Monday, February 21, 2011

The Ten Best Moments at the 53rd Annual Grammys

Before this year’s Grammy awards are incorrectly written off as a series of acrimonious disappointments and bizarre twists, it's important to quickly note several very good things that happened.
Not that it’s easy to overlook the Grammy for Record of the Year going to a country band’s tune that could well become subject to a plagiarism suit over the changes borrowed almost note-for-note from the Alan Parsons Project 1982 “Eye in the Sky,” (George Harrison was successfully sued for less) or the bewildering award of Album of the Year to a collection of aging-teen angst clichés that so successfully extinguished the buzz of the evening’s festivities that when the recipients enjoined the assembled revelers to go home as they played a final encore, their request was entirely unnecessary--tear gas would not have cleared the room any faster.
No question, the sight of a candy-assed media fabrication like Justin Bieber sashaying his way through an engineered Toontown of a recording career, accompanied by pubescent girls and adoring accountants wetting themselves, is not easy to endure (the mere fact that he didn’t win a Grammy almost made the cut for my Ten Best Moments.)
Nor is being subjected to Eminem’s glowering self-pity as he did his rendition of a musical John Dillinger ambush, attracted to the glow of Staples Center by the prospect of seeing his own latter-day Myrna Loy… only to be disappointed to find Lady Gaga there instead, her pale-but-faithfully energetic impression of Madonna being sucked skyward by the tornado of popular taste.
But those were just annoying interruptions. Although your cynicism could make you want to pour yourself a strong drink, the only real cure for resenting another’s success is to succeed yourself. Instead of feeling defeated by a force of nature, Jeff Lynne declared in 1971 that his Electric Light Orchestra would pick up where the Beatles had left off. How big an ego does that require? One big enough to keep you at it until you succeed. John Lennon later admiringly called ELO the Sons of the Beatles… though they never won a Grammy, that's almost as good. (There will be no further discussion here of Grammy nominees who should have won.)
Here is my Top Ten List of the egos that were big enough. Thankfully.
10. Jeff Beck, the impossible-to-categorize car mechanic who is welcome in any venue as one of the most expressively versatile electric guitarists in the world, was nominated for 6 Grammys and won three of the most improbable: one for his work on Herbie Hancock’s Imagine project (Best Pop Collaboration with Vocals), one for Best Pop Instrumental Performance for his inspired turn playing the aria from the final act of Puccini’s Turandot, and Best Rock Instrumental Performance for his keyboard player Jason Rebello’s “Hammerhead,” a nifty little jazz/rock homage to Jan Hammer. In accepting his awards at the sparsely attended pre-broadcast Other Grammys, he looked genuinely humbled as he said: “It just proves if you keep going, you might get there.” Couldn’t have happened to a better guy.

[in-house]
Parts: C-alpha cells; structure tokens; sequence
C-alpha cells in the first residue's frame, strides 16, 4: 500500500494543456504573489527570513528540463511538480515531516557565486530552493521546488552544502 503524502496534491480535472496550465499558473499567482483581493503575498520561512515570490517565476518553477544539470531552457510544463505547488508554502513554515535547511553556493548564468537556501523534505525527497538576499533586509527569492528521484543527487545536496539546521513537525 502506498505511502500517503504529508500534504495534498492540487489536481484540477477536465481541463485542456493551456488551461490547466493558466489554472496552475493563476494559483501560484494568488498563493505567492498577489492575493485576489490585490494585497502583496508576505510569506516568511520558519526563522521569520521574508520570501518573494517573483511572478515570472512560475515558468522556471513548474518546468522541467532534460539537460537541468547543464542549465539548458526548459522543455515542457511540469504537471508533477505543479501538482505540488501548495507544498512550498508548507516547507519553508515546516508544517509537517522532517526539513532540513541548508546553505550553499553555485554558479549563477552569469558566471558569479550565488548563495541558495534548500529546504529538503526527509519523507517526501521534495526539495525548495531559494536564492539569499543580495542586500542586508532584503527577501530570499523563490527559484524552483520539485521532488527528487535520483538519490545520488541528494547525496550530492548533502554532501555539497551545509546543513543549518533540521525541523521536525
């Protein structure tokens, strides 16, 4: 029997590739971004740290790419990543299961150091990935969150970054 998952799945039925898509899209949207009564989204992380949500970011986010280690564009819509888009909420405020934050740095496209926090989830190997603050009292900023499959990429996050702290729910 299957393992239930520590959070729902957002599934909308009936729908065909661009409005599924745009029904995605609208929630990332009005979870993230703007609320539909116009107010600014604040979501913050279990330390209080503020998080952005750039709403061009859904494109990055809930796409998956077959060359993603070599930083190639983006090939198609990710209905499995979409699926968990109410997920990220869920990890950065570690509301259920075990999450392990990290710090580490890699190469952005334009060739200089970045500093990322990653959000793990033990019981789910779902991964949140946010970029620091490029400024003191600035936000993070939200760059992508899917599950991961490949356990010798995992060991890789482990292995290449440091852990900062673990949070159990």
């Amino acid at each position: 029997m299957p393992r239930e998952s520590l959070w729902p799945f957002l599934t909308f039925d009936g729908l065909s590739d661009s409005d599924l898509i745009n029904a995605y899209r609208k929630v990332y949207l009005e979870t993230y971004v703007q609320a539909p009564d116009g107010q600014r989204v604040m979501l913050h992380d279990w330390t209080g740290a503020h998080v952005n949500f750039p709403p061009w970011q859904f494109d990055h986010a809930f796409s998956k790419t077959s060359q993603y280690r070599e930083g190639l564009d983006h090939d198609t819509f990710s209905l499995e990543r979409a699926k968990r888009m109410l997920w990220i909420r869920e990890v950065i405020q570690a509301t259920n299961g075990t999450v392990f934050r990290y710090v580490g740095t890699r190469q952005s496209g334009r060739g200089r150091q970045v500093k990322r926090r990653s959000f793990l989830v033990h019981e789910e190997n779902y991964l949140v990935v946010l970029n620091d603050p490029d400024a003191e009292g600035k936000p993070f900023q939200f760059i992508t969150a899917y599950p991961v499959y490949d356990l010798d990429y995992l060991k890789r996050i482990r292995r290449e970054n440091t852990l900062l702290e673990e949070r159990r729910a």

9. Beck’s old buddy and fellow jazz/rock pioneer from the 70s and 80s, Stanley Clarke, invited Japanese pianist Hiromi, saxophonist Bob Sheppard and legendary Manhattan Transfer vocalist Cheryl Bentyne, among others, to join him in recording with his working band and producer Lenny White last March at a Burbank studio. That the resulting CD, Stanley Clarke Band, won the Grammy for Best Contemporary Jazz Album, means there’s hope for jazz and jazz/rock. Who knows, maybe even for rock. Nobody today believes that jazz was ever meant for more than 100 people in a dark, crowded club, or that, as the 70s spilled into the 80s, bands like Return to Forever and Weather Report were playing to thousands of people at a time.
8. Something happened as the 80s got underway. Ask some jazz musicians or fans knowledgeable about that period in jazz and you’re likely to get a face, an unpleasant one. When musical instrument designer (and guitarist/songwriter) Roger Linn accepted his technical Grammy, he said “Sometimes I have a hard time explaining to people what I do for a living. I’ve found that the following usually works pretty well. I’ll say, do you remember back in the early 1980s when pop music started using drum machines and consequently lost all of its soul and humanness? Well, I’d say, it’s my fault.” Truthfully, I always think of that time period as being a pop music golden age filled with the innovative outpourings of people like Prince and Thomas Dolby and Peter Gabriel and Michael Jackson. It’s the jazzers who lost their souls in the 80s, when they became desperate to get in on the action and sold out to the New Age money devil. Not that Jeff Lorber and the Rippingtons and Chick and Herbie didn’t make any good music, but the tidal wave of crappy fusion that was spawned almost killed the franchise. In fact, even now the prognosis for jazz’s body politic is shaky, as we scan the horizon for a doctor who’ll discover a cure for the epidemic of quiet recital music and empty clubs. You know you’re still in trouble when the brand name familiarity of standard covers and tribute albums can still beat out original material for a Grammy. Not that there's anything wrong with that (as Seinfeld used to say). You gotta make a buck. I'm just sayin'.
7. When John Mayer, Norah Jones and Keith Urban sang Dolly Parton’s “Joleen” they demonstrated why country music has become such a dominant force in music. The wheel has come all the way around. After Hank Williams and Patsy Cline opened the gates for the group of singers and songwriters that included Carl Perkins, Johnny Cash and Elvis Presley, they brought with them their passionate love of the black singers like Ray Charles, Little Richard and Fats Domino. At that musical nexus there were no categories where all these popular musical forms could fit, so before there was folk, or rhythm and blues, or country or rock and roll, there was music. Norah Jones and her two guitar-strumming beaus reminded us.